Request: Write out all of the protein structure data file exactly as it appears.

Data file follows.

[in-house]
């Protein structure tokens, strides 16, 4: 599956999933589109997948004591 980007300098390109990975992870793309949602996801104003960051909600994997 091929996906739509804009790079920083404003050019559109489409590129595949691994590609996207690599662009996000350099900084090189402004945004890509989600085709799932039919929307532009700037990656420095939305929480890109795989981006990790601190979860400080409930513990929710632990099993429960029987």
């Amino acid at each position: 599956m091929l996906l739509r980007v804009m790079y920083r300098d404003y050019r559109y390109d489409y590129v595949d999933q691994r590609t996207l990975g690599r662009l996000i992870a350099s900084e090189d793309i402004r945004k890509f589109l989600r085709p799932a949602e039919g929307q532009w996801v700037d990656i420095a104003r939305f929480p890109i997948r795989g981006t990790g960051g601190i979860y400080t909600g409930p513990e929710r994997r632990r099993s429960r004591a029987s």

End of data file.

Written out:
[in-house]
């Protein structure tokens, strides 16, 4: 599956999933589109997948004591 980007300098390109990975992870793309949602996801104003960051909600994997 091929996906739509804009790079920083404003050019559109489409590129595949691994590609996207690599662009996000350099900084090189402004945004890509989600085709799932039919929307532009700037990656420095939305929480890109795989981006990790601190979860400080409930513990929710632990099993429960029987």
């Amino acid at each position: 599956m091929l996906l739509r980007v804009m790079y920083r300098d404003y050019r559109y390109d489409y590129v595949d999933q691994r590609t996207l990975g690599r662009l996000i992870a350099s900084e090189d793309i402004r945004k890509f589109l989600r085709p799932a949602e039919g929307q532009w996801v700037d990656i420095a104003r939305f929480p890109i997948r795989g981006t990790g960051g601190i979860y400080t909600g409930p513990e929710r994997r632990r099993s429960r004591a029987s």